Arguments concerning the topic of animal captivity have been in the public eye a lot over the last year or so. SeaWorld, famous for its crowd-pleasing killer whales, continues to suffer from huge economic losses and a significant drop in ticket sales, after the release of the psychological, eye-opening and highly controversial documentary-film Blackfish in 2013. Blackfish focuses on the tale of Tilikum, an orca who performed at SeaWorld, and who was also involved in the killings of three people. It explores the exploitation of animals in the entertainment industry and highlights the consequences of keeping a wild animal in captivity. It raises the issue of taking a killer whale from the ocean, and confining it to a tank that will never come close to comparing in size. It would be like a human being imprisoned in a bathtub for the rest of their life – the psychological impact would be immeasurable, needless to mention the public disapproval of such a situation. This makes me feel inclined to pose the question: why should it be any different for an animal?
The response to Blackfish, and the reaction to animal cruelty stories in general, never fail to highlight the fact that there are a great deal of people out there who do care. However, it seems that animals involved in the tourism and entertainment industry are often overlooked, because they don’t always show symptoms of physical pain. Emotional torture is rarely detectable to the human eye – it’s not always easy to notice a person suffering from depression, or anxiety – and the same applies to animals.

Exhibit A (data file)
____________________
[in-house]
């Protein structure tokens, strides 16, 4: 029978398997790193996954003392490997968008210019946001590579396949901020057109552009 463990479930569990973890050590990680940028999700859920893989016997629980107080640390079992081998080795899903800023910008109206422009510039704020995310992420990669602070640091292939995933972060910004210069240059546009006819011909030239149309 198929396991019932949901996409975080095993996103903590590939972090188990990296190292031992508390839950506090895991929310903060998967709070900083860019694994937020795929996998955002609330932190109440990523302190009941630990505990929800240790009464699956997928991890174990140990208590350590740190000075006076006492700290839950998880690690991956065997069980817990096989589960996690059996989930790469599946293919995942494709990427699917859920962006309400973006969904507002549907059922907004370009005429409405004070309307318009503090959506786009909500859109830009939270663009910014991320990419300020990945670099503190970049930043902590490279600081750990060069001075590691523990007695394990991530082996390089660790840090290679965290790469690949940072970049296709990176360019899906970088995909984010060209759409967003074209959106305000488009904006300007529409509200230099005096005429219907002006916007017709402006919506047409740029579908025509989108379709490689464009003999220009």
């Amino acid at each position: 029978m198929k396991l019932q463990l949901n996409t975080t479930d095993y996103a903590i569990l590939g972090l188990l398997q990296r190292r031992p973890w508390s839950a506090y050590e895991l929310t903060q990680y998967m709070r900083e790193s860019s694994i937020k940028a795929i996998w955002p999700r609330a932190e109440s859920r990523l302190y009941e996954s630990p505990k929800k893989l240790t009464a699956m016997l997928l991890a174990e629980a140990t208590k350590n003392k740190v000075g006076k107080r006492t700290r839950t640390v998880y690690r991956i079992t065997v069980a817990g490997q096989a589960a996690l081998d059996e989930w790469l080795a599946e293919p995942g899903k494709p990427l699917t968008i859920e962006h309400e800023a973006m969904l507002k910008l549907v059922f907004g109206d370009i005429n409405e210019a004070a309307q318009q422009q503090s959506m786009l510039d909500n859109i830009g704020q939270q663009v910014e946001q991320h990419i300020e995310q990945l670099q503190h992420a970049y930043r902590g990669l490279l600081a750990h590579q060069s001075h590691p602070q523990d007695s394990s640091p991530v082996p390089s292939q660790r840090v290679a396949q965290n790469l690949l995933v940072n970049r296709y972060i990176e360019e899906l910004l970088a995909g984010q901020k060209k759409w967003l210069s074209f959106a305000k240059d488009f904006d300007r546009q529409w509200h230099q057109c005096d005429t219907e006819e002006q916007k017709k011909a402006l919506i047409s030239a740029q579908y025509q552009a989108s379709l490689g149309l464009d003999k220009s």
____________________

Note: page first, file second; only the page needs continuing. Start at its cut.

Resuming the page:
As I’ve grown older, I’ve realised that if you truly care about animal welfare, you won’t approve of their captivity, in any form. There are sustainable sources of animal tourism out there – such as safari holidays and whale-watching boat trips, which offer opportunities to see wild creatures in their natural habitats. Not only do these these types of projects provide jobs and a source of income for locals, they also mean that you can walk away knowing that the animals won’t be led back into a cage,beaten or drugged once the spectators have departed.
The reality of the situation is, that while we continue to fuel these businesses – no matter how big or small, we are contributing to their funds, and thereby promoting their growth. By handing over our money, we are supporting animal cruelty, whether we oppose it or not. In order for this to stop, the demand for such an industry must be taken away.
It is easy to confuse cruelty with culture when abroad, but it is important to put things into perspective, to view the bigger picture, and to refuse to be blinded by the lies.
Watch the trailer for ‘Blackfish’ below: